Chalkboard with description of periodic table notation for calcium.  There is a square with three values in it.  Top has atomic number, center has element symbol, and bottom has atomic mass value.  The atomic number equals number of protons and also the number of electrons in a neutral atom.  Atomic mass equals the mass of the entire atom.

Check out the blackboard. That box on the left has all of the information you need to know about one element. It tells you the mass of one atom, how many pieces are inside, and where it should be placed on the periodic table.

Now we're working with the fourth period/row in the table of elements. You may have an easy way to know the number of electrons in a neutral atom, but the placement of those electrons gets a little more complex. Let's take a look at the arrangements of electrons in the basic elements (left and right sides of the table) of period four and the more complex arrangements of the transition elements (in the middle of the row). If you think this is a little over your head, go back and look at the elements 1-18 that have organizations that are a little more simple.

Electrons In The Shells

Take a look at the picture below. Each of those colored balls is an electron. In an atom, the electrons spin around the center, also called the nucleus. The electrons like to be in separate shells/orbitals. As you learn more about atomic structure, you will learn that the electrons don't stay in defined areas around the nucleus. They are found in clouds that can have different shapes that include spheres and dumbbell-like shapes. So remember when you look at our breakdown that the electrons aren't always in a nice neat order as shown here.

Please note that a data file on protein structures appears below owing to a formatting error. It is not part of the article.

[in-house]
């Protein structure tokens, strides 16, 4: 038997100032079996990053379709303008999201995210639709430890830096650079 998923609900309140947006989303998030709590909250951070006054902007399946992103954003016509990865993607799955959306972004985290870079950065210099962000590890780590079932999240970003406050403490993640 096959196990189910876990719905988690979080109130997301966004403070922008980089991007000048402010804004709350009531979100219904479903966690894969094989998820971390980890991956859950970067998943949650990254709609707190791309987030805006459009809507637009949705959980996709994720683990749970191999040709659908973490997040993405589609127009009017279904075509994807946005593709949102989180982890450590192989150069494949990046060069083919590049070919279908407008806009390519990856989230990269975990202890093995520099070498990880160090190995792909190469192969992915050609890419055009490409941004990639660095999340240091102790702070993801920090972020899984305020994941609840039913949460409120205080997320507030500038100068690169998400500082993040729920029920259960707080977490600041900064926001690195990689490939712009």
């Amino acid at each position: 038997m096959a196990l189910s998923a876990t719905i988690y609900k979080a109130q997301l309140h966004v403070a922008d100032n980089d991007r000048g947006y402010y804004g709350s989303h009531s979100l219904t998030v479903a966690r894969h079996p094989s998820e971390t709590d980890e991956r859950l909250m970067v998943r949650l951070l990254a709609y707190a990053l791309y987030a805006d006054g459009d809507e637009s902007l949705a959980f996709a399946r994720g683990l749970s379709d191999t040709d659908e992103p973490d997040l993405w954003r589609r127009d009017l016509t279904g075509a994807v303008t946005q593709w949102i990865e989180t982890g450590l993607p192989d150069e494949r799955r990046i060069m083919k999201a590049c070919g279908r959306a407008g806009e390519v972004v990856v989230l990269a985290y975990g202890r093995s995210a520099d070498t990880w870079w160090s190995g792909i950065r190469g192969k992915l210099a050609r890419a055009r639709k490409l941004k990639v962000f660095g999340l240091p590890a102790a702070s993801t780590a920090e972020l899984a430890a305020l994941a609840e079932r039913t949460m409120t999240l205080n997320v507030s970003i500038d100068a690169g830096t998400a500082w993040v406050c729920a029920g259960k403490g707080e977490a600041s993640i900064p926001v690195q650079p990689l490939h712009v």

You will find calcium in the second column of the period table with other elements including beryllium and magnesium. Those elements make up the alkali earth metal family. Yes, calcium is defined as a metal because of both its physical and chemical traits. They all have an outer shell with two electrons and are very reactive. Those elements in the second column have two electrons ready to make compounds. It shouldn't surprise you that calcium has a valence of 2.

You won't find calcium sitting around as a pure element. In nature, calcium is always found in compounds with other elements. One of the most famous compounds is limestone (CaCO3).

Calcium Orbital Graphic

► More about the history and places to find calcium.
► Next element of the periodic table.

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Related Links
- Chem4Kids: Periodic Table
- Chem4Kids: Atoms
- Chem4Kids: Compounds
- Chem4Kids: Magnesium
- Chem4Kids: Beryllium
- Geography4Kids: Seawater
- Geography4Kids: Deep Erosion
- Biology4Kids: Skeletal System
- Biology4Kids: Nervous System
- Biology4Kids: Active Transport

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